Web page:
Fusion startup aims to help offset greenhouse gas emissions
A Madison-based startup called Realta Fusion aims to develop commercially viable fusion technology that could help offset global greenhouse gas emissions.
Kieran Furlong, the company’s CEO, said the UW-Madison spinoff company is working to create the “lowest capital, least complex path” to fusion energy production. He discussed its plans for commercialization during a presentation held earlier this summer by the Wisconsin Alumni Research Foundation.
While its long-term goal is “grid-scale” electrical power generation, Furlong explained the company is first targeting the industrial process heat market with a small-scale fusion power plant.
“If we can come up with an alternative source of heat that works for industry, we can decarbonize for example the chemical industry and have a material impact on global greenhouse gas emissions,” he said.
He noted over 80 percent of the global energy supply currently comes from fossil fuels, and even under the most optimistic projections, that number will remain above 70 percent through the 2030s.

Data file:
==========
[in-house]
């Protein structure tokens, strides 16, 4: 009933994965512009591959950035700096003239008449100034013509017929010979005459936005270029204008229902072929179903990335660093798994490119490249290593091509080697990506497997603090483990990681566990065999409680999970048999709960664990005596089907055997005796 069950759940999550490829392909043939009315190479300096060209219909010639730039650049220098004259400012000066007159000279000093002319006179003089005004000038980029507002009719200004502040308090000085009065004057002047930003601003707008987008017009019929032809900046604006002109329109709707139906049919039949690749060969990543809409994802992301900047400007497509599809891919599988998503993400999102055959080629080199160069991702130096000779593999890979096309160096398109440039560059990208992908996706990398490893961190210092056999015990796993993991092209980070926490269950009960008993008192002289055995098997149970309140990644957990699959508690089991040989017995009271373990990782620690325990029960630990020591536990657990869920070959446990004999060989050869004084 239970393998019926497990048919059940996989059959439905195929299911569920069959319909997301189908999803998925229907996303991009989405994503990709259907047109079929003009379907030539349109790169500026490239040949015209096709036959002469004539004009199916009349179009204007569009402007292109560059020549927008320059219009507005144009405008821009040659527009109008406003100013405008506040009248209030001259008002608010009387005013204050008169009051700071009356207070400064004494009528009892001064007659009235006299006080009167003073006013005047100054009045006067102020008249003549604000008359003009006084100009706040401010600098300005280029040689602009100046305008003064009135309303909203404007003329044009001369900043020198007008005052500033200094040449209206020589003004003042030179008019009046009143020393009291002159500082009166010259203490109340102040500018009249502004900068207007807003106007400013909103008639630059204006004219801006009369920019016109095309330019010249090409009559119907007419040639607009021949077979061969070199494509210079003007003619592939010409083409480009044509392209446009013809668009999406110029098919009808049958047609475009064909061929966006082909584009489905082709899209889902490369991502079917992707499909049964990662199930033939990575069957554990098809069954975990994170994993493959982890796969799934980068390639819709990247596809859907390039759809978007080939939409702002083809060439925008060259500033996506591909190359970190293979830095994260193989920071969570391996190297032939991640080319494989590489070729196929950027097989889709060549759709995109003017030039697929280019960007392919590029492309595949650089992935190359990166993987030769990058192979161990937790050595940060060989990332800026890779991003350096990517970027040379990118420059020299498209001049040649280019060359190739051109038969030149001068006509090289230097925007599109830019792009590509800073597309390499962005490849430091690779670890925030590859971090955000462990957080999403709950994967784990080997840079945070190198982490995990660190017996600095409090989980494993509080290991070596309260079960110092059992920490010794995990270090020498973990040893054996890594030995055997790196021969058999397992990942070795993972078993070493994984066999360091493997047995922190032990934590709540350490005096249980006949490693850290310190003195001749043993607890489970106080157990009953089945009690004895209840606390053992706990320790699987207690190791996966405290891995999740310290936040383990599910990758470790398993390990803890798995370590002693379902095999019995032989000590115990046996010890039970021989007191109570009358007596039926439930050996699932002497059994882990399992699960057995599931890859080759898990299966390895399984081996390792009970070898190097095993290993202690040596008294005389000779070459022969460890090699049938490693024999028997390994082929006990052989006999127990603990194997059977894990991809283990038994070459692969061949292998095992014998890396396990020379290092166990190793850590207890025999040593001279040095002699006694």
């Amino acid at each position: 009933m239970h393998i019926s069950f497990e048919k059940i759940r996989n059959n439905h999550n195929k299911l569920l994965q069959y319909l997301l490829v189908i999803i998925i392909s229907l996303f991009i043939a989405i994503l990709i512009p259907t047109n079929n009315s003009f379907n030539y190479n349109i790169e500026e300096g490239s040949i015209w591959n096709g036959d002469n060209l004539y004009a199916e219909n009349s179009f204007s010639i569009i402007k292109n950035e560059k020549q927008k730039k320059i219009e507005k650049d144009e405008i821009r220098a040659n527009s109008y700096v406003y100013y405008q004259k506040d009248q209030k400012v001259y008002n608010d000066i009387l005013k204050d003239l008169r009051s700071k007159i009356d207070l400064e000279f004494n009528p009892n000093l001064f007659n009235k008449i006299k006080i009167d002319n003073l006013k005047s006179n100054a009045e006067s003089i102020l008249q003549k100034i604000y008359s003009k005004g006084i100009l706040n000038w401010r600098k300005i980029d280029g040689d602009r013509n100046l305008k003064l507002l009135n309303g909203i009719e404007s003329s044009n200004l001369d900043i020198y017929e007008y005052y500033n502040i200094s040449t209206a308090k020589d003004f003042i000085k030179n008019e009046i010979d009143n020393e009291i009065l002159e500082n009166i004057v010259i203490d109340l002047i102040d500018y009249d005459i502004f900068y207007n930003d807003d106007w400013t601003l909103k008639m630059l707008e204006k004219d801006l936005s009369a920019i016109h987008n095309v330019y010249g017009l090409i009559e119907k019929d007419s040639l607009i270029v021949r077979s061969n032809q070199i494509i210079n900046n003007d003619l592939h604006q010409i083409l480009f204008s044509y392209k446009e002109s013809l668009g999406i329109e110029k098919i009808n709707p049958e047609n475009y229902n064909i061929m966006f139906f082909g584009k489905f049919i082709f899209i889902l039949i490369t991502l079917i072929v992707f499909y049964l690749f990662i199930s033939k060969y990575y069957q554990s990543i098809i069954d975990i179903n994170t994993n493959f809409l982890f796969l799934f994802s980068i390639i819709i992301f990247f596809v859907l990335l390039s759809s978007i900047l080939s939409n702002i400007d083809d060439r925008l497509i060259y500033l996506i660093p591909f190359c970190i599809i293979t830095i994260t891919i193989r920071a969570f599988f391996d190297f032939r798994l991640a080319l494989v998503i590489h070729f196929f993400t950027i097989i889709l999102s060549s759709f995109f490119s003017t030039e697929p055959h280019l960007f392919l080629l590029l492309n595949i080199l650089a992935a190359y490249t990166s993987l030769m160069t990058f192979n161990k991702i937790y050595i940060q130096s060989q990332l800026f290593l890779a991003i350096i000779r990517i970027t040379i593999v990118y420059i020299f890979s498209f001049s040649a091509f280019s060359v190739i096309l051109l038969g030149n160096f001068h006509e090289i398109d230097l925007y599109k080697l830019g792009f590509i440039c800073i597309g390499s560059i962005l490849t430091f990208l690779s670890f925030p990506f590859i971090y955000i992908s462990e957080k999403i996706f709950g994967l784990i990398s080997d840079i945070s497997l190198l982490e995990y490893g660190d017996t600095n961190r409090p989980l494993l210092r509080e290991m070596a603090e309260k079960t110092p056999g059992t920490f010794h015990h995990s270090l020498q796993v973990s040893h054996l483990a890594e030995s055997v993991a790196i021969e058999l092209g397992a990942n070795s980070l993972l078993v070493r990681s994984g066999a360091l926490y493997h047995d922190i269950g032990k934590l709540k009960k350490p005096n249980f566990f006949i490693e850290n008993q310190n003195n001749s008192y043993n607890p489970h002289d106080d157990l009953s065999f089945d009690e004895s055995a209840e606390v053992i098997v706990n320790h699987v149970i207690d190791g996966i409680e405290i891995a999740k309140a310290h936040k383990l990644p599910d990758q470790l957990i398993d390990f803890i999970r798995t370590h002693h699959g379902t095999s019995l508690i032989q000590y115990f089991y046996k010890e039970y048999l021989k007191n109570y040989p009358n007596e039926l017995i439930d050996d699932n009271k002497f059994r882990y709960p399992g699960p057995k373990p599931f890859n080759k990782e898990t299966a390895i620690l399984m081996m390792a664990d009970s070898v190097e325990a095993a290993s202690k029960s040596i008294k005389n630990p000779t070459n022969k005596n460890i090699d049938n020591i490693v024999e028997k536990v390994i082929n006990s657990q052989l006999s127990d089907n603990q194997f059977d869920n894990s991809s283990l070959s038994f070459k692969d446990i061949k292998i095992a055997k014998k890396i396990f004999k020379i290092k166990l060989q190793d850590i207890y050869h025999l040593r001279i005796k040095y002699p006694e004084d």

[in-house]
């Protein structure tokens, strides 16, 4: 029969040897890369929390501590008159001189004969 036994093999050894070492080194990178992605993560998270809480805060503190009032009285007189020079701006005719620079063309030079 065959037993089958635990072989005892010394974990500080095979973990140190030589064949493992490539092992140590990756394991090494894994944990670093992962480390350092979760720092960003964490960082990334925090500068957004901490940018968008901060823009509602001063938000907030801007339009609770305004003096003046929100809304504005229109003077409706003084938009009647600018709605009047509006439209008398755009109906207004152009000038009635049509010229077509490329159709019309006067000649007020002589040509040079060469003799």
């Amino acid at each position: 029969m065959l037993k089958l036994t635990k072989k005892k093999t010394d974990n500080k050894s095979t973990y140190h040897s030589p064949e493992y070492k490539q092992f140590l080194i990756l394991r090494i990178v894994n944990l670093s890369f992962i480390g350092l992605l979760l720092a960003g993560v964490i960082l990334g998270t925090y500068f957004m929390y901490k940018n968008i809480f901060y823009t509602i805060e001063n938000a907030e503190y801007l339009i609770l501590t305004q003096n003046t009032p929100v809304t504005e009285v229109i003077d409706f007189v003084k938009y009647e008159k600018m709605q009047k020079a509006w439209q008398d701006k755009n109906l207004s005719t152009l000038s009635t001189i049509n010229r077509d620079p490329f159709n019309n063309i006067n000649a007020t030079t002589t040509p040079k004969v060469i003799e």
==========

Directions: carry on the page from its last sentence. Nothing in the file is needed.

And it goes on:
“While transportation tends to get the most visibility, if we want to arrest climate change we really need to focus in on industrial energy use,” he said. “Industry consumes almost half of our global energy, and two-thirds of that are actually used to generate process heat. So the world absolutely needs an alternative source of high-quality heat to tackle climate change.”
Furlong sees nuclear fusion as the answer to that problem. He said Realta Fusion is developing a reactor “that will be a much better fit in terms of time, capital and risk” to drive the early adoption of fusion energy in private industry. It’s eyeing the refining and petrochemicals market as a starting point.
Despite the technical challenges of such an endeavor, he says the cost of energy production with Realta Fusion’s technology would be competitive with current energy prices.
The company is currently in the first part of a three-phase plan for developing a commercial reactor, and aims to raise between $80 million and $100 million in funding over the next three years. An initial seed funding round is planned for this year, he said.
Watch a video of the presentation: https://www.youtube.com/watch?v=aulbz5kJNAI
-By Alex Moe